CO2 is a greater emphasis in Europe than the U.S in the U.S its going to be PM and Nox.

And we still wait for diesel in other models all the while being told they will not be options. The rest of the industry is increasing their diesel availability in the U.S.

CNG is strong in Europe (no growth) and Argentina.

Hydrogen costs are extrodinary and outlined in a CARB paper a few years ago but CA is pressing on regardless.
 

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Vaguely badass...
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Interesting.

Makes offering "light-duty" diesel models:
Audi (5)
BMW (5)
Mercedes (4)
Porsche (1)
Chevrolet (1)
Jeep (1)
RAM (1)
VW (5)

No Ford. No Toyota. No Honda.

Would be interesting to be the actual diesel model sales rates in the US.

Who's increasing their diesel availability in the U.S.? I haven't been keeping up as I should be.
 

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Vaguely badass...
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So, automakers are slowly, methodically, and cautiously bringing in more diesel options to the U.S. market.

That much, I knew.
 

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Stratuscaster said:
So, automakers are slowly, methodically, and cautiously bringing in more diesel options to the U.S. market.

That much, I knew.
I'm more likely than not to purchase a used vehicle from here on out. And if I do settle on that, I also think I'll get the fine toothed comb out and evaluate VW Diesel (Passat or Jetta).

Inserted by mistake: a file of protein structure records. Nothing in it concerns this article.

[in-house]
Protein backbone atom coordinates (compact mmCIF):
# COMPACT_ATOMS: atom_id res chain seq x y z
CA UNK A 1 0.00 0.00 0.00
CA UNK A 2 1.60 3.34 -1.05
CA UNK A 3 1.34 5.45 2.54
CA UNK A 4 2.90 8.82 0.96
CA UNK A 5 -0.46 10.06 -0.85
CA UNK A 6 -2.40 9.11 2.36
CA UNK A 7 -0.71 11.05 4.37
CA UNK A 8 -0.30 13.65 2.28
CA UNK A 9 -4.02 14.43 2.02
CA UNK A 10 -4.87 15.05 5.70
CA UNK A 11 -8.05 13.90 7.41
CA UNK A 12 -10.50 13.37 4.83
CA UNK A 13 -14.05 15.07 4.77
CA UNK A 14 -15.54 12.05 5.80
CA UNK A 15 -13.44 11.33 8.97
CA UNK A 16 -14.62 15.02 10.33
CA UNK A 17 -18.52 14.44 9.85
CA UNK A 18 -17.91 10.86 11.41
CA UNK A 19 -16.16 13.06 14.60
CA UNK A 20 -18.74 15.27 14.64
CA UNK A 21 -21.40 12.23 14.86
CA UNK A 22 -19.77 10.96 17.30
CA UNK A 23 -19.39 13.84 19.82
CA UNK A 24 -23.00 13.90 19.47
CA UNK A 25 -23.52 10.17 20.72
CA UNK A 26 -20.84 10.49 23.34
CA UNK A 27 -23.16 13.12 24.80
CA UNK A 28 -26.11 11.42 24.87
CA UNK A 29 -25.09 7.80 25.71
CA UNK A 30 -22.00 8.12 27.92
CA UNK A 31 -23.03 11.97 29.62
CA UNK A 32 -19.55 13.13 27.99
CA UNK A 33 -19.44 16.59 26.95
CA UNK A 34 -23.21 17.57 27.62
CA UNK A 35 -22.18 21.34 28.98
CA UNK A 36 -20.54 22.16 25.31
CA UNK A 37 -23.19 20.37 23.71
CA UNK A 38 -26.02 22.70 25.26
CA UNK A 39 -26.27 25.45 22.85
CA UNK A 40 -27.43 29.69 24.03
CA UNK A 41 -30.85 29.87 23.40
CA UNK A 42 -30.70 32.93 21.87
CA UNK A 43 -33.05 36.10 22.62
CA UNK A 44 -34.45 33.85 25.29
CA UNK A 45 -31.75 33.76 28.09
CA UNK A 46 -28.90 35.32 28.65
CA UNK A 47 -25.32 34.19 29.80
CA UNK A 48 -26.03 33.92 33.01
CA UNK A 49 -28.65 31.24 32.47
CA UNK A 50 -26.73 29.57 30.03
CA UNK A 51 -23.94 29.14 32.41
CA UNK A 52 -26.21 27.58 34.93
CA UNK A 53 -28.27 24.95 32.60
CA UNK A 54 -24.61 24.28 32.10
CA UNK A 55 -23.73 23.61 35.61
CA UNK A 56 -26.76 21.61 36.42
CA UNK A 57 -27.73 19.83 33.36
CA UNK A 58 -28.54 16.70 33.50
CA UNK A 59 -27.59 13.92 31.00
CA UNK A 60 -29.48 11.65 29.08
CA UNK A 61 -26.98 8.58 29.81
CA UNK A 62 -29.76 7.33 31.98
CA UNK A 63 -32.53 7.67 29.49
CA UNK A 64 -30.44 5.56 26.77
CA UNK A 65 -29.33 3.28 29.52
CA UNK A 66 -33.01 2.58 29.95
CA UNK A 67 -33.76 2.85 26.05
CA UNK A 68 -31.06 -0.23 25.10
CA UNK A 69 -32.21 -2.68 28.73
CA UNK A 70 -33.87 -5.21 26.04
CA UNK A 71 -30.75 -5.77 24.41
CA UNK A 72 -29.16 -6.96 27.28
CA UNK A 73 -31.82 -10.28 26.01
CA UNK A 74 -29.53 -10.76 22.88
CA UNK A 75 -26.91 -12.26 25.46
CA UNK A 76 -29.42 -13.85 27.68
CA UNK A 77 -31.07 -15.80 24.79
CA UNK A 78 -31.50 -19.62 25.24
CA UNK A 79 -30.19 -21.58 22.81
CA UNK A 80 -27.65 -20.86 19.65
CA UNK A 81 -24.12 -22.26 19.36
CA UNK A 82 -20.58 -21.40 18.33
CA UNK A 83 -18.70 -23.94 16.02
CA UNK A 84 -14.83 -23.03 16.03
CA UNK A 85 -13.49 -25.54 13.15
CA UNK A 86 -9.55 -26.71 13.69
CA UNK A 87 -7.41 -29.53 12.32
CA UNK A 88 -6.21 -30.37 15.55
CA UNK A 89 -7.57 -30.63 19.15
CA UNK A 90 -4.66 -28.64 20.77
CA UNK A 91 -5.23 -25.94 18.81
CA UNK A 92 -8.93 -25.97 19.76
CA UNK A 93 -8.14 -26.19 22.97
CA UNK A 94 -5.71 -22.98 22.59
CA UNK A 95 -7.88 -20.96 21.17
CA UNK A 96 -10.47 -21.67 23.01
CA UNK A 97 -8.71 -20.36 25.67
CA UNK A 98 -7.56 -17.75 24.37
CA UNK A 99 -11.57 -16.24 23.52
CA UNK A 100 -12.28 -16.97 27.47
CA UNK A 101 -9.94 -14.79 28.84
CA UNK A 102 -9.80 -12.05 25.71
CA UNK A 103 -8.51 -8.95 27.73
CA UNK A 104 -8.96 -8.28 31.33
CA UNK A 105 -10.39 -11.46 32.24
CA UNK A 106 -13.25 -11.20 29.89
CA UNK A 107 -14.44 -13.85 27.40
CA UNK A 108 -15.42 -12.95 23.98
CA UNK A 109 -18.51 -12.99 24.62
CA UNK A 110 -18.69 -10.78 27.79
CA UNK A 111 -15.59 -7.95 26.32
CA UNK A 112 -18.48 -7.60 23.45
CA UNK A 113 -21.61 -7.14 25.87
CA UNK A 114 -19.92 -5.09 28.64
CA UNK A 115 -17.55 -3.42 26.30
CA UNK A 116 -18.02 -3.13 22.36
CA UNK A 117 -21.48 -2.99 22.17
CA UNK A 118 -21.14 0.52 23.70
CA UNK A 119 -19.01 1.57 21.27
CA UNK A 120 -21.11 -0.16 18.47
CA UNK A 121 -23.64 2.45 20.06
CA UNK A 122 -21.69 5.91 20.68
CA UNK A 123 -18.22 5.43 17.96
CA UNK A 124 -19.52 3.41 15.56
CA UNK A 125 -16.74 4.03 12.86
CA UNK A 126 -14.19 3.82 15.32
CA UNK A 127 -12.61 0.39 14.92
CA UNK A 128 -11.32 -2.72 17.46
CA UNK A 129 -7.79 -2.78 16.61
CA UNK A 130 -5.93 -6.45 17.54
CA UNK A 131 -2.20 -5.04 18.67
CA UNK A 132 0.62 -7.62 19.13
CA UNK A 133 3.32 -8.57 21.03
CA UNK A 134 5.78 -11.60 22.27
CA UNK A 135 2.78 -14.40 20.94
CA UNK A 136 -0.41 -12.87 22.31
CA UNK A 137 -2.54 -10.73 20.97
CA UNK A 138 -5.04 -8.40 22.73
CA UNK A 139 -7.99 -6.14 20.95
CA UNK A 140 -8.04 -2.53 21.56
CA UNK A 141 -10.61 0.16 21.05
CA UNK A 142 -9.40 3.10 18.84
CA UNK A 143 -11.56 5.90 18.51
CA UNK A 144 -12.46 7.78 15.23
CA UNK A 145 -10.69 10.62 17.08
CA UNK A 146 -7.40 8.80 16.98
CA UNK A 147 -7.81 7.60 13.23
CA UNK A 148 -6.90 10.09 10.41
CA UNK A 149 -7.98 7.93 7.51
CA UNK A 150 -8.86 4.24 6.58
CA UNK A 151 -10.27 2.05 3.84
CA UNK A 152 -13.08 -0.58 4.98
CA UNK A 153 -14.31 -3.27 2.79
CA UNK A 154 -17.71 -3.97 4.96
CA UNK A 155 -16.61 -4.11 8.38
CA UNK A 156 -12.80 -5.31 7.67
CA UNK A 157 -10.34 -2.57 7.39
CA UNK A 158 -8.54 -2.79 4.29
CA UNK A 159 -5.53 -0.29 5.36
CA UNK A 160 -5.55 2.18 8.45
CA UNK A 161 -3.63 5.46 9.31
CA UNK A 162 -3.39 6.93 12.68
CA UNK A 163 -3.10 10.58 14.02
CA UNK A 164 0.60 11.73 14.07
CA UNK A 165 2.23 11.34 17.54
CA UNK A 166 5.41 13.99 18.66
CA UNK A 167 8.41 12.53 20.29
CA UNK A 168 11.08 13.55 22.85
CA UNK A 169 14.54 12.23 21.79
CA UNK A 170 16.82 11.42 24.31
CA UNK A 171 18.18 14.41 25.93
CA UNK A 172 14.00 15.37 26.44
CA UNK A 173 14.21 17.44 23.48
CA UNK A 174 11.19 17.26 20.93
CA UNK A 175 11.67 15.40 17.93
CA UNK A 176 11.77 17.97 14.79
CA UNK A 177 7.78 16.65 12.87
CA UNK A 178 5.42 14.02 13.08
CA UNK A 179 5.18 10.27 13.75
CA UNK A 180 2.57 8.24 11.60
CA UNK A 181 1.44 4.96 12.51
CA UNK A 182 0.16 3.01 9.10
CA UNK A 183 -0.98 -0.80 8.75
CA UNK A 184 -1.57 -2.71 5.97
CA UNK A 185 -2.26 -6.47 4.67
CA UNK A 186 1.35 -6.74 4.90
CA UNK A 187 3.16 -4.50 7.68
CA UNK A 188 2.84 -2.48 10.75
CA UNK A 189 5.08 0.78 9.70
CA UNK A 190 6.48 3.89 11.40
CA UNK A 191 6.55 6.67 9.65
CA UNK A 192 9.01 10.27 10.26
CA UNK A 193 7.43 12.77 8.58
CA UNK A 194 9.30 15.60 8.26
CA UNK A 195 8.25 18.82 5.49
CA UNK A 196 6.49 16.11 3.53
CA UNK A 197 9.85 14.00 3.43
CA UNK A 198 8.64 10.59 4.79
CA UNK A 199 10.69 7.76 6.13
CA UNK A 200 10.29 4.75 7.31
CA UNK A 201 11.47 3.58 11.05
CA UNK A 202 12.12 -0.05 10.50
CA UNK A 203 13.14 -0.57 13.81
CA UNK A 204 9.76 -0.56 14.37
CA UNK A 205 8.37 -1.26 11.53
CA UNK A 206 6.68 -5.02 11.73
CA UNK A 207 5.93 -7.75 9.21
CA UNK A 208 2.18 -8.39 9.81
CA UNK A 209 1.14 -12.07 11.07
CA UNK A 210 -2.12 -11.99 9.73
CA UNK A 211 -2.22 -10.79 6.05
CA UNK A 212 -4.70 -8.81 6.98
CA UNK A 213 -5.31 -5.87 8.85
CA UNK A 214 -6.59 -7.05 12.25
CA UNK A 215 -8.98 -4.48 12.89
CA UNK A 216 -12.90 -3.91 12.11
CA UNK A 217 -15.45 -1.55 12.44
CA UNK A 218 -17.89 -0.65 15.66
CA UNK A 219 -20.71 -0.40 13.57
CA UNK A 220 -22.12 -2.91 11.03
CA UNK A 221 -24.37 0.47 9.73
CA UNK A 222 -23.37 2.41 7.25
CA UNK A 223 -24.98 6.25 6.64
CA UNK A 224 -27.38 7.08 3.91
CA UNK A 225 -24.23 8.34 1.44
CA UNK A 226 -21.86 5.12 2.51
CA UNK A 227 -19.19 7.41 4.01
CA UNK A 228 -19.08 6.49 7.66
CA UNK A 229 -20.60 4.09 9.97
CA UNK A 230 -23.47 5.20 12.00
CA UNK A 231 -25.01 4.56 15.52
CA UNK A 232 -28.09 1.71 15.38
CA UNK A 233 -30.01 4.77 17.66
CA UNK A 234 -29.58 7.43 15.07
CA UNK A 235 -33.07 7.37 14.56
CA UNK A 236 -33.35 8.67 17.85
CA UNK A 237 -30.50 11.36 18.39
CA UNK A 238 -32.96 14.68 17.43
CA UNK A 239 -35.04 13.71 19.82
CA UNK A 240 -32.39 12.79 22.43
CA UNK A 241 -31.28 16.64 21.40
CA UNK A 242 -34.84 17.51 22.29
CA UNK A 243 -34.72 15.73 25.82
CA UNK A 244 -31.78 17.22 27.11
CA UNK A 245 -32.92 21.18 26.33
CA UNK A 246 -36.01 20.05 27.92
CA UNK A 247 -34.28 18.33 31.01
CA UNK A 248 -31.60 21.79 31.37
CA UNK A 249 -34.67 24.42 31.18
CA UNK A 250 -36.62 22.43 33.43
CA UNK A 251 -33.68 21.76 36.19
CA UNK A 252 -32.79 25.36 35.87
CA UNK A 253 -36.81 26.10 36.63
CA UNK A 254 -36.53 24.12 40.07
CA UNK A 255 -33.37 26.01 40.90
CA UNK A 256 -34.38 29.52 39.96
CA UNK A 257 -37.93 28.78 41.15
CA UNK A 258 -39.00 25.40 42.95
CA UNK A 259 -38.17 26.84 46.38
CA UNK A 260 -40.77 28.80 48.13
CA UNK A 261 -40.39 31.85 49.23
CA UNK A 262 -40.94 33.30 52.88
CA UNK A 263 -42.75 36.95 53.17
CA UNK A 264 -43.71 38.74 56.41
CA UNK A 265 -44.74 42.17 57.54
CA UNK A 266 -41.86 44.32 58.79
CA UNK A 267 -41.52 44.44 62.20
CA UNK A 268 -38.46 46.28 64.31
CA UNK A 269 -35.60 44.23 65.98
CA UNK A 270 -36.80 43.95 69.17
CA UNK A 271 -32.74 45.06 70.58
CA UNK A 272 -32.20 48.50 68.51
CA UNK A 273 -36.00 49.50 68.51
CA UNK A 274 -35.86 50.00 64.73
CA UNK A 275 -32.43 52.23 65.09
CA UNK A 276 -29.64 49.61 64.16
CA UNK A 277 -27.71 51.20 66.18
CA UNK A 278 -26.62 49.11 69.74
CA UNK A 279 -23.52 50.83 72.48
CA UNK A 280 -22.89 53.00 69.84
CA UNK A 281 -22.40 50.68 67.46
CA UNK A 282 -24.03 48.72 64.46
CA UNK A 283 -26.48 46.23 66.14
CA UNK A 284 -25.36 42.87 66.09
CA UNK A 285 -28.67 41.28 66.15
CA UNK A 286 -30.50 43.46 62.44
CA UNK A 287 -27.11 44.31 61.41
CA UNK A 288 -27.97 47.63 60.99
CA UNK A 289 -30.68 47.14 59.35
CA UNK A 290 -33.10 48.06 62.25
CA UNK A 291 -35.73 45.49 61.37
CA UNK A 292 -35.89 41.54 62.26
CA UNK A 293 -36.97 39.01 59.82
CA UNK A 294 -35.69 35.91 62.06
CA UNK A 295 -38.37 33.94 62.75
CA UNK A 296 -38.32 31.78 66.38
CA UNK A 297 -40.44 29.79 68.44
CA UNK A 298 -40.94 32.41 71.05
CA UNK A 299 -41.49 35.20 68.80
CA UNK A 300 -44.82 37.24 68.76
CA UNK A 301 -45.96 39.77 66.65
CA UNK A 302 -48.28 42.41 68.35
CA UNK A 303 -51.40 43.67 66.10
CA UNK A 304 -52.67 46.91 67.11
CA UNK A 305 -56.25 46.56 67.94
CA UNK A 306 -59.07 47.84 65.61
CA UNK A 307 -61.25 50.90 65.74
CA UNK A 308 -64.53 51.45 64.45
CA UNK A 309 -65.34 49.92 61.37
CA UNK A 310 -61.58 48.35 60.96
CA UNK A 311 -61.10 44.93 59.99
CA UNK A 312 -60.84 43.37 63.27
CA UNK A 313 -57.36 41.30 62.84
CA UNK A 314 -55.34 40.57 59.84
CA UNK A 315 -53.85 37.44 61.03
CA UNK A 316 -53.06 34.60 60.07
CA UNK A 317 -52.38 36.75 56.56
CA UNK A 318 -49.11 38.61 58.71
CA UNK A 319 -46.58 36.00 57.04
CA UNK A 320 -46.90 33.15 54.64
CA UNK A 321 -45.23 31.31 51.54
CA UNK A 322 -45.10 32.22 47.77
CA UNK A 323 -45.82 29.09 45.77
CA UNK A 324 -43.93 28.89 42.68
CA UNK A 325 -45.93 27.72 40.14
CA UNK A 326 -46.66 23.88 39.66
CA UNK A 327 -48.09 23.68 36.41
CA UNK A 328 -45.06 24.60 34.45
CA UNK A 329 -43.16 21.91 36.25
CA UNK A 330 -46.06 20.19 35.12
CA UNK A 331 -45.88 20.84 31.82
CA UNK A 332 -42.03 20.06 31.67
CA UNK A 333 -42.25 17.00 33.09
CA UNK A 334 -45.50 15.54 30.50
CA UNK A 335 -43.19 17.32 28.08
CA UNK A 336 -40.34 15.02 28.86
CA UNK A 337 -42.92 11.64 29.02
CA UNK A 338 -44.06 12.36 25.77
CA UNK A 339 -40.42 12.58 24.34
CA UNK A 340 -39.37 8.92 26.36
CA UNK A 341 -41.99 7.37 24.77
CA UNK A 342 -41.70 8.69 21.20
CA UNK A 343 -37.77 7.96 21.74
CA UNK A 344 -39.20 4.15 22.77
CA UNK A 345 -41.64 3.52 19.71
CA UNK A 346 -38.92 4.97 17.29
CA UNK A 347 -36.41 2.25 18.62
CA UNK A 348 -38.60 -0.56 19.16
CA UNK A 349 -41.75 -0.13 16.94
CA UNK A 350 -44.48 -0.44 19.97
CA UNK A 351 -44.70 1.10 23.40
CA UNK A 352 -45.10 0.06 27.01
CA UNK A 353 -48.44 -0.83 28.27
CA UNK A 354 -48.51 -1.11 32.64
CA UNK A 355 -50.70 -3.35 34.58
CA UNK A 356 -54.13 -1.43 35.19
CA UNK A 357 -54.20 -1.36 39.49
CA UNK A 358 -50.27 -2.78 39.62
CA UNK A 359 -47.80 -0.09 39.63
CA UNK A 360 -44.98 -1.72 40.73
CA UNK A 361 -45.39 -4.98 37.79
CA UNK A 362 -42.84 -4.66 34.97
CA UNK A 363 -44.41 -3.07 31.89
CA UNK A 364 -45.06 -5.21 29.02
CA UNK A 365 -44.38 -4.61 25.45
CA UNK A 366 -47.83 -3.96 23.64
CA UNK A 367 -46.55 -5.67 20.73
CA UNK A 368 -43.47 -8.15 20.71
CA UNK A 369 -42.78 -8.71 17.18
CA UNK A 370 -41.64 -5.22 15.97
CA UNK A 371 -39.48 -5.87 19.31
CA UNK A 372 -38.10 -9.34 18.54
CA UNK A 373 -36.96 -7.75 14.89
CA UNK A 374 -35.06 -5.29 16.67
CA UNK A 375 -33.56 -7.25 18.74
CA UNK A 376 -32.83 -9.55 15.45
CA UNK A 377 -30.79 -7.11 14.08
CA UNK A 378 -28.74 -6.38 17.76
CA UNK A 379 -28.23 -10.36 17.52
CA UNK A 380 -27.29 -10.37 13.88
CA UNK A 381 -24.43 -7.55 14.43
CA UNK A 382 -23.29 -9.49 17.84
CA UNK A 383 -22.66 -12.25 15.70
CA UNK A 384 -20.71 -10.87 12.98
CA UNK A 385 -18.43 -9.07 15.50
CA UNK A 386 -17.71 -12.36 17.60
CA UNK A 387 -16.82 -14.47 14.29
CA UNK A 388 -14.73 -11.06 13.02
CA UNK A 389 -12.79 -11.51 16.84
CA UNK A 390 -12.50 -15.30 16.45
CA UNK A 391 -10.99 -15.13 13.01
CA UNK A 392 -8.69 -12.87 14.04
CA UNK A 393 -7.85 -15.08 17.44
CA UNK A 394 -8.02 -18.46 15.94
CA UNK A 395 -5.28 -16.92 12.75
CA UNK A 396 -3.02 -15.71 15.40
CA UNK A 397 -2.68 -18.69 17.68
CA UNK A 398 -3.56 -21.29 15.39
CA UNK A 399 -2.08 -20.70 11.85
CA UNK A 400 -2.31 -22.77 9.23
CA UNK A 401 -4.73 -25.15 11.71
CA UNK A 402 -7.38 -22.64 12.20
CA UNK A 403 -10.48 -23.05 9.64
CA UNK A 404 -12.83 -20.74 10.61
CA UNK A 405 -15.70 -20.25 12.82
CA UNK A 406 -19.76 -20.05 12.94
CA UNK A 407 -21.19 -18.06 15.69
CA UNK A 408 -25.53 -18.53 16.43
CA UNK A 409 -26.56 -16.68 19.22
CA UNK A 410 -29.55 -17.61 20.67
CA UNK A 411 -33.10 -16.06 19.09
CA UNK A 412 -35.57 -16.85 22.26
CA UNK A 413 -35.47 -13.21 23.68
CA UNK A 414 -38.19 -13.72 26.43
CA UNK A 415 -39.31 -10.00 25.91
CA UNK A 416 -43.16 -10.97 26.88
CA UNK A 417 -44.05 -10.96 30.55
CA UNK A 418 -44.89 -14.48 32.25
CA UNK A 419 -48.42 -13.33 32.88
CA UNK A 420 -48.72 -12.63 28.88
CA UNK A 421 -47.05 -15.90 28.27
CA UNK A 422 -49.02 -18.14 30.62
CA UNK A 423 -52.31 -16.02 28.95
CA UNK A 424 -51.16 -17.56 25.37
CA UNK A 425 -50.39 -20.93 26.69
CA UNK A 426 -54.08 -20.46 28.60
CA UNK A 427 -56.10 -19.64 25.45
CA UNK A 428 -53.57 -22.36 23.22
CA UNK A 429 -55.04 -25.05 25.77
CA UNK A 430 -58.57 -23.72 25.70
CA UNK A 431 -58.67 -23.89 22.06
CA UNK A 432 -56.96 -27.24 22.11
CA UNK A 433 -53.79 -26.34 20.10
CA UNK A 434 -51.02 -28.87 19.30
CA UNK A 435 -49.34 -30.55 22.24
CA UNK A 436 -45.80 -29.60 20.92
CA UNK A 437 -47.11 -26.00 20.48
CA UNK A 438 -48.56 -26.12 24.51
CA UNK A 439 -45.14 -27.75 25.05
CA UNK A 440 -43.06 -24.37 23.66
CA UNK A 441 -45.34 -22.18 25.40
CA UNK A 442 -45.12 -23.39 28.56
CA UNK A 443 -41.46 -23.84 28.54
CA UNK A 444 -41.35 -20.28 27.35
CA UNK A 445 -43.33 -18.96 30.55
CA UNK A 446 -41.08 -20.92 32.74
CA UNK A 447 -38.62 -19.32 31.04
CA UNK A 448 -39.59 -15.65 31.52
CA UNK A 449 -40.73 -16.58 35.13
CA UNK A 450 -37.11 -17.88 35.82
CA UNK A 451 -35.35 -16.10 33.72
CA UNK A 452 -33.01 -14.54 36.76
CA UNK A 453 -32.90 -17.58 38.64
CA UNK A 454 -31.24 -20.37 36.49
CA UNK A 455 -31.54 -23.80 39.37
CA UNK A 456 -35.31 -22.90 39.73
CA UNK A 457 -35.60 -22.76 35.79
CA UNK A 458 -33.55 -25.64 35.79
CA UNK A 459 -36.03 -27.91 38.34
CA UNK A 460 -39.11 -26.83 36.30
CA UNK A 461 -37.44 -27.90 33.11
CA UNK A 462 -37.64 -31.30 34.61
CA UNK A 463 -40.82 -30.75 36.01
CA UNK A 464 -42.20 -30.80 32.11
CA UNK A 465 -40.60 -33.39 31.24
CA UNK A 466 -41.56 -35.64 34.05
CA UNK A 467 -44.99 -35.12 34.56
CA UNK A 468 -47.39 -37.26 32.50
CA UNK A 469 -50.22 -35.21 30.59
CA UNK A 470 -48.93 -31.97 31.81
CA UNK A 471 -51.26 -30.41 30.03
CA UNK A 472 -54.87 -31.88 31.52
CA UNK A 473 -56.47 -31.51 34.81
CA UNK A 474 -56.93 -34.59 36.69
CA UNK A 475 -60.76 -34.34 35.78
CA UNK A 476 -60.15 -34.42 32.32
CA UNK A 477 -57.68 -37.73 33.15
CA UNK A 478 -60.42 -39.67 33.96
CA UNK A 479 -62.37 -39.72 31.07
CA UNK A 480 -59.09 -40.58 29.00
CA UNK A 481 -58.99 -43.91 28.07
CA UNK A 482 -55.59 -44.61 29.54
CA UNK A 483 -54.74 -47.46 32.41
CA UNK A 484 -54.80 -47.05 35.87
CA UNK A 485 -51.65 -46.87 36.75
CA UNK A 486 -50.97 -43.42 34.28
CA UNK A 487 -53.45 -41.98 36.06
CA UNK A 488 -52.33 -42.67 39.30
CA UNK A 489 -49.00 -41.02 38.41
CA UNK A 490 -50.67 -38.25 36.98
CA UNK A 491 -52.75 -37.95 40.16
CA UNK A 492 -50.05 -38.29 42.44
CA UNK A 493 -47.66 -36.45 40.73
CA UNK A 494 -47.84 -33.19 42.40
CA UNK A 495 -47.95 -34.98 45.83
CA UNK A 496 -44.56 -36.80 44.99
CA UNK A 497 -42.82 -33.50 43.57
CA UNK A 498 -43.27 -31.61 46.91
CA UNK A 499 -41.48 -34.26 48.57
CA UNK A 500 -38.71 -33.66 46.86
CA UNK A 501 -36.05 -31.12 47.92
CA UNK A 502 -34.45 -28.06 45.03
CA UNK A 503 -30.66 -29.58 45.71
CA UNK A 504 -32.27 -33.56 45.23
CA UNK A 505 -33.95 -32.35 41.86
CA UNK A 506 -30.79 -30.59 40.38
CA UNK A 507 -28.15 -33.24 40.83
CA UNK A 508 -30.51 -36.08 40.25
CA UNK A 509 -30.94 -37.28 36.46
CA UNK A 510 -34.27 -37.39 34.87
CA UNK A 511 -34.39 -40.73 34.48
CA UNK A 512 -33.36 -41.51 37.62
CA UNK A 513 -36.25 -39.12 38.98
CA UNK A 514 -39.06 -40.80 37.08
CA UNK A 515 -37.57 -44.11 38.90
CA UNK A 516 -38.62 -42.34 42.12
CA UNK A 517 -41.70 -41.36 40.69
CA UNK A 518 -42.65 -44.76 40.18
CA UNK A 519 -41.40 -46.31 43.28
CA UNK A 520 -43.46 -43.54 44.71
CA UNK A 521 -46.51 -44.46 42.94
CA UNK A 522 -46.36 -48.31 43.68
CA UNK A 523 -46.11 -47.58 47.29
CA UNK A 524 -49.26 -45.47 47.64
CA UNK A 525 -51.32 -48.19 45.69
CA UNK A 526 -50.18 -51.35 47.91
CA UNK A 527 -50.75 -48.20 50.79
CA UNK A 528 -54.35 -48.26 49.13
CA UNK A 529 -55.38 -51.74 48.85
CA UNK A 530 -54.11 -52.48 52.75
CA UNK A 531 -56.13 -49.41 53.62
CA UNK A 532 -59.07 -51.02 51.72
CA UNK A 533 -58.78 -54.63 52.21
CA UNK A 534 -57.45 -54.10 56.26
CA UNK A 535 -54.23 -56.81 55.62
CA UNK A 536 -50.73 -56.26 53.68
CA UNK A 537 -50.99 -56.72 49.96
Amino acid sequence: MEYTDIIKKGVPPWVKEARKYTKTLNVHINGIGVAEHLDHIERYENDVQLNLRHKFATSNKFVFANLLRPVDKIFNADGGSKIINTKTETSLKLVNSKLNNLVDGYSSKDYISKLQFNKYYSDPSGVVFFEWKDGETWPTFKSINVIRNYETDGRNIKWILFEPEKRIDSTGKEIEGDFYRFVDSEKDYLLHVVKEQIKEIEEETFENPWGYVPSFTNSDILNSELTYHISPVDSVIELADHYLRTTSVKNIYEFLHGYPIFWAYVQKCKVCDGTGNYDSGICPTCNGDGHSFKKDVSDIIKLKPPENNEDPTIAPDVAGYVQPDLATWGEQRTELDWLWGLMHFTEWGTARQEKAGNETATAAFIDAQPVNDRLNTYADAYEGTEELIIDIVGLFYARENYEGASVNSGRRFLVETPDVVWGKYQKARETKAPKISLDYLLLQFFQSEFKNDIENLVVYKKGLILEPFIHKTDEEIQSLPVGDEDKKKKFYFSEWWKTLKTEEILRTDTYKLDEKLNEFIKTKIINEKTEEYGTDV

I'd been hoping Fiat Chrysler would've already offered a few models. They're beginning to show up now, but Molasses in January is much quicker.
 

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To be clear, Bob Lee's presentation stated that "Electrification has been over-blown by the media. With the exception of a relatively small group of early adopters, the market continues to be primarily driven by regulatory requirements. FCA will launch a PHEV minivan in 2016 to comply with ZEV requirements. Several mild hybrid applications will come to market shortly thereafter."

Infrastructure is an issue for ALL alternative fuel vehicles.

Other highlights from the Powertrain presentation:

• The overarching driver for powertrain technology change over the next 5 years is CO2 reduction – driven mainly by regulation but increasingly by customer preference.

• FCA and the industry in general have made great strides in improving the efficiency of the internal combustion engine. Much more progress will come as gasoline and diesel engine technologies converge. FCA will start the global roll out of a new small gasoline engine family in 2015 which incorporates these new and emerging technologies.

• Diesel, a Fiat core technology, will increase outside of Europe. The RAM 1500 and Grand Cherokee applications in NAFTA are two recent examples.

• CNG can play a significant role in reducing emissions and dependence on oil. Although widespread usage is not expected to develop in the U.S. primarily due to the lack of a public distribution infrastructure, CNG remains strong in other global markets.